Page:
It’s a trade-off, but I actually think it’s a smart move on Amazon’s part. This is going to be a flight of fancy, but imagine if Apple made an iPhone that got five days of battery life. That’s more battery life than most people need, given how they use their iPhones. So Apple would be absolutely right to make the decision to reduce the size of the iPhone battery in exchange for a thinner, lighter device. (Alas, the iPhone has never had a surplus of battery life.)
This is the decision Amazon made. Your Kindle itself doesn’t need to run for a week between charges, because nobody reads for several days straight without taking a break. When you’re done reading, if you pop the Oasis back into its case—even if you’re miles from an electrical outlet—the reader will charge from the case’s battery and will be ready for your next reading session later. Clever. (You charge the Oasis via a Micro-USB port on the reader itself; if the case is attached while you’re charging, the case charges too.)
The case is pretty great itself. Like the Oasis, it’s thin and light, adding very little bulk. Even with the case attached and the cover folded back, the Oasis feels compact.
When it comes to the reading experience itself, the Oasis isn’t really much different from the Voyage or the Paperwhite. They all light themselves so you can read in the dark, via LED light channeled in from the sides of the display. (The Oasis apparently has more LEDs, but the effect didn’t seem markedly different from the lighting on the Voyage.) This lighting approach feels more natural than the backlighting on a phone or tablet display, because it’s reflecting light off the E-Ink display rather than blasting light through an LCD. The Oasis’s E-Ink display itself, alas, is the same 300 dpi as the Voyage.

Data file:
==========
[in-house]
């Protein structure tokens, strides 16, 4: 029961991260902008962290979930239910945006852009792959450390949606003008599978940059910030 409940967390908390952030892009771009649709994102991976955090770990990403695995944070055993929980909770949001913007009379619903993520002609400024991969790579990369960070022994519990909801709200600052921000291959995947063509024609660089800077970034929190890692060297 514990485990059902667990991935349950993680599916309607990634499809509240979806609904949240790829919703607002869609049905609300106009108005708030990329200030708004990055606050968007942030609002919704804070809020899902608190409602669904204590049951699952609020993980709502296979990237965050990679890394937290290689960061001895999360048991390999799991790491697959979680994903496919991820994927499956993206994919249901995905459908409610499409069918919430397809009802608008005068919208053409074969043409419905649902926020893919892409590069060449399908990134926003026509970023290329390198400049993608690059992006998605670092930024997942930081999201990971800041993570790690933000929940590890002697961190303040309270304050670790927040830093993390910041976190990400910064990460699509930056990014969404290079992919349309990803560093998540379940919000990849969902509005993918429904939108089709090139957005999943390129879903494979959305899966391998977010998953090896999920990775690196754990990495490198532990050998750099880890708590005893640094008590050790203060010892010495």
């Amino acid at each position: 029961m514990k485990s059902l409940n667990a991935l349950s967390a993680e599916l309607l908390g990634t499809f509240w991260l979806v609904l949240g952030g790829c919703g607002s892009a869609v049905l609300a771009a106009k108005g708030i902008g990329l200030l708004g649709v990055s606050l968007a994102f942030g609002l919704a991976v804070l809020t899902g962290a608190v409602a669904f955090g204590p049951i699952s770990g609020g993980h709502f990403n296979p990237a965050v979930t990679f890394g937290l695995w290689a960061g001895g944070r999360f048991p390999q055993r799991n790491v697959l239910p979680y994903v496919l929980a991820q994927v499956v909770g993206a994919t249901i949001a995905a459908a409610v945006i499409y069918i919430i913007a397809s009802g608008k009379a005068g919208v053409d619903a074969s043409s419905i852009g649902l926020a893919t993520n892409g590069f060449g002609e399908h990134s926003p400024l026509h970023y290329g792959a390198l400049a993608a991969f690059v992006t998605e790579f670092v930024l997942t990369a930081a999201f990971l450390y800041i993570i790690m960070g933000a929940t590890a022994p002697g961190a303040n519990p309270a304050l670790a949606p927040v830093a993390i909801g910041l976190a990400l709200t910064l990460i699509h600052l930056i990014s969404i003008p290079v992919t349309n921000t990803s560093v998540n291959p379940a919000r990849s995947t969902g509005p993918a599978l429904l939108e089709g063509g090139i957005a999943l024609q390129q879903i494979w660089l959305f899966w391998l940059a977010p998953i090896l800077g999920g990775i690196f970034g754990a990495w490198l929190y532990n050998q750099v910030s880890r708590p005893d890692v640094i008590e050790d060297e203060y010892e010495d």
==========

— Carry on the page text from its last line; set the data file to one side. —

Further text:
So let it be known: The Kindle Oasis is a really great ebook reader, probably the nicest one ever built. And if you are a Kindle fanatic like me or you just like nice things, if you buy one you’ll be happy. But at a starting price of $290, it’s a high-end product for a narrow audience. If you’re just curious about the Kindle or want to replace an older model, I highly recommend the Kindle Paperwhite, which is still the best buy in the product line. It starts at $100, lights itself, has the same 300 dpi resolution of the Oasis, and runs more or less the same software.